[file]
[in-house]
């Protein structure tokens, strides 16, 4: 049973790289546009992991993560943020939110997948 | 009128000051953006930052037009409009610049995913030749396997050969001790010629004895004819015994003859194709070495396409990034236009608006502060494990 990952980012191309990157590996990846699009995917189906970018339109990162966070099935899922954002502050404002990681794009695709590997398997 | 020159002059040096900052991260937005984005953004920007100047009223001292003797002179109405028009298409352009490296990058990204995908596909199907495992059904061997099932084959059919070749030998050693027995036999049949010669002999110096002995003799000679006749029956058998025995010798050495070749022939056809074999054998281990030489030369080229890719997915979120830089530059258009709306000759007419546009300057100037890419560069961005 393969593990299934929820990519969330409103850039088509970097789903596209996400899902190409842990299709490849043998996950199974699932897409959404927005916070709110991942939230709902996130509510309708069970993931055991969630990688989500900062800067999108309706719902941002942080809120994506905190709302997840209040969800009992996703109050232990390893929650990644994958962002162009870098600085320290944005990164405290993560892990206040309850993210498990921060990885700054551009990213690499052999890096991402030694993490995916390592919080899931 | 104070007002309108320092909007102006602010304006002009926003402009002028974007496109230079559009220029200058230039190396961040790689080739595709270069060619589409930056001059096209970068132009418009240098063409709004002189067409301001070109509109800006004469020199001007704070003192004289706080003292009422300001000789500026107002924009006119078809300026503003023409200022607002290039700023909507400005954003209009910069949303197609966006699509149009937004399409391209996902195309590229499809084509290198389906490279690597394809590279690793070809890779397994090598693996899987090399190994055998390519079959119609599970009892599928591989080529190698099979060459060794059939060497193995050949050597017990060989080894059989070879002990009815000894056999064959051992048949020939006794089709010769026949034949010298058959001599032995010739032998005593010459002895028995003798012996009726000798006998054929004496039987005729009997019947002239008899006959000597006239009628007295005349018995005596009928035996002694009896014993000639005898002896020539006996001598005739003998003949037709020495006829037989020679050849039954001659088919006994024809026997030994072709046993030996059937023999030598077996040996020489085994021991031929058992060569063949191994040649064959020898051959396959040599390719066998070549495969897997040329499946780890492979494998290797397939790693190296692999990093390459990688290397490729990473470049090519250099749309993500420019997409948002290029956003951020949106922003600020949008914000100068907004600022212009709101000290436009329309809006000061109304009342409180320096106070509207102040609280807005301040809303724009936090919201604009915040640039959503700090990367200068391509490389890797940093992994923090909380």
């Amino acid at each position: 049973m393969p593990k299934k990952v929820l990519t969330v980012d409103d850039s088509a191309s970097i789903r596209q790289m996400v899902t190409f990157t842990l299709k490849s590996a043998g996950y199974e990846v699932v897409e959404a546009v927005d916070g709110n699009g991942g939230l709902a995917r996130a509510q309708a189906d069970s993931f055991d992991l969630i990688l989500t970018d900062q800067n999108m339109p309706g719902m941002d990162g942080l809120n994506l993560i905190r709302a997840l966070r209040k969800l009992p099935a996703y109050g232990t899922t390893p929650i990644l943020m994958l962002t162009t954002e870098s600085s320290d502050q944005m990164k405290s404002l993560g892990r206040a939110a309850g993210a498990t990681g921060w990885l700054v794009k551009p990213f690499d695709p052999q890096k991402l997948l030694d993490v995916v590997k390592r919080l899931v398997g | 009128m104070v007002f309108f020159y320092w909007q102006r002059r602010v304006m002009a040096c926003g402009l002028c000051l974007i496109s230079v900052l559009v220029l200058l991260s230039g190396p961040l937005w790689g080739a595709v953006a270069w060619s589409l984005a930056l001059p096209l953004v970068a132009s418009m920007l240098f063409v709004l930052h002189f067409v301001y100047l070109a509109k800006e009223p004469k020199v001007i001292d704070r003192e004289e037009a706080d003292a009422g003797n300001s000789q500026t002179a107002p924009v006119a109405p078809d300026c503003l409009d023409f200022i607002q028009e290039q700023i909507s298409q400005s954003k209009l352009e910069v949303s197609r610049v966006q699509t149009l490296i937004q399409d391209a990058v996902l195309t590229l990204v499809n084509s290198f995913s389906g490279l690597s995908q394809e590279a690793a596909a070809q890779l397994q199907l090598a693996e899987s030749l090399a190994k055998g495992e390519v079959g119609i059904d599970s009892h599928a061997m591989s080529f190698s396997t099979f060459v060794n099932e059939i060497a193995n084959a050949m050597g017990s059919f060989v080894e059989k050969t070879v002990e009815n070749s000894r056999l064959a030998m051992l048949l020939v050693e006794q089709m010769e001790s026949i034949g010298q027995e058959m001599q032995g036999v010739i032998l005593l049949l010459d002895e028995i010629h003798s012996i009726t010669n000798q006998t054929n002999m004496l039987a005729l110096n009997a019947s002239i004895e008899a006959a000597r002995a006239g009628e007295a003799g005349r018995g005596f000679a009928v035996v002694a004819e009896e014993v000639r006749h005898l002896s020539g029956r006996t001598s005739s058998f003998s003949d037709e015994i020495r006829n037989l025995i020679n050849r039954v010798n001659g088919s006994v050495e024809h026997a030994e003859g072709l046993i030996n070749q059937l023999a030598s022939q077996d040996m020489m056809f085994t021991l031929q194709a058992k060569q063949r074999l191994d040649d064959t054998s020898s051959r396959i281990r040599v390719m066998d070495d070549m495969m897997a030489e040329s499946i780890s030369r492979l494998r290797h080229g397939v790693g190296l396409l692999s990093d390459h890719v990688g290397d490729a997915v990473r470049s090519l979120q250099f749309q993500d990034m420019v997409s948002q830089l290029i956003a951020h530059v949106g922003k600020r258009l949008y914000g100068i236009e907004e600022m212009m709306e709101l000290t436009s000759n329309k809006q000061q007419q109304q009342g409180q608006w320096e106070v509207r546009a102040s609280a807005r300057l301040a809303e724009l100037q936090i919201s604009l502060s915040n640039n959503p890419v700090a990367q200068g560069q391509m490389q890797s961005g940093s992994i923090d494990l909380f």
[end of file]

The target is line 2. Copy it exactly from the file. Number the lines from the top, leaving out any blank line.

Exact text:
């Protein structure tokens, strides 16, 4: 049973790289546009992991993560943020939110997948 | 009128000051953006930052037009409009610049995913030749396997050969001790010629004895004819015994003859194709070495396409990034236009608006502060494990 990952980012191309990157590996990846699009995917189906970018339109990162966070099935899922954002502050404002990681794009695709590997398997 | 020159002059040096900052991260937005984005953004920007100047009223001292003797002179109405028009298409352009490296990058990204995908596909199907495992059904061997099932084959059919070749030998050693027995036999049949010669002999110096002995003799000679006749029956058998025995010798050495070749022939056809074999054998281990030489030369080229890719997915979120830089530059258009709306000759007419546009300057100037890419560069961005 393969593990299934929820990519969330409103850039088509970097789903596209996400899902190409842990299709490849043998996950199974699932897409959404927005916070709110991942939230709902996130509510309708069970993931055991969630990688989500900062800067999108309706719902941002942080809120994506905190709302997840209040969800009992996703109050232990390893929650990644994958962002162009870098600085320290944005990164405290993560892990206040309850993210498990921060990885700054551009990213690499052999890096991402030694993490995916390592919080899931 | 104070007002309108320092909007102006602010304006002009926003402009002028974007496109230079559009220029200058230039190396961040790689080739595709270069060619589409930056001059096209970068132009418009240098063409709004002189067409301001070109509109800006004469020199001007704070003192004289706080003292009422300001000789500026107002924009006119078809300026503003023409200022607002290039700023909507400005954003209009910069949303197609966006699509149009937004399409391209996902195309590229499809084509290198389906490279690597394809590279690793070809890779397994090598693996899987090399190994055998390519079959119609599970009892599928591989080529190698099979060459060794059939060497193995050949050597017990060989080894059989070879002990009815000894056999064959051992048949020939006794089709010769026949034949010298058959001599032995010739032998005593010459002895028995003798012996009726000798006998054929004496039987005729009997019947002239008899006959000597006239009628007295005349018995005596009928035996002694009896014993000639005898002896020539006996001598005739003998003949037709020495006829037989020679050849039954001659088919006994024809026997030994072709046993030996059937023999030598077996040996020489085994021991031929058992060569063949191994040649064959020898051959396959040599390719066998070549495969897997040329499946780890492979494998290797397939790693190296692999990093390459990688290397490729990473470049090519250099749309993500420019997409948002290029956003951020949106922003600020949008914000100068907004600022212009709101000290436009329309809006000061109304009342409180320096106070509207102040609280807005301040809303724009936090919201604009915040640039959503700090990367200068391509490389890797940093992994923090909380």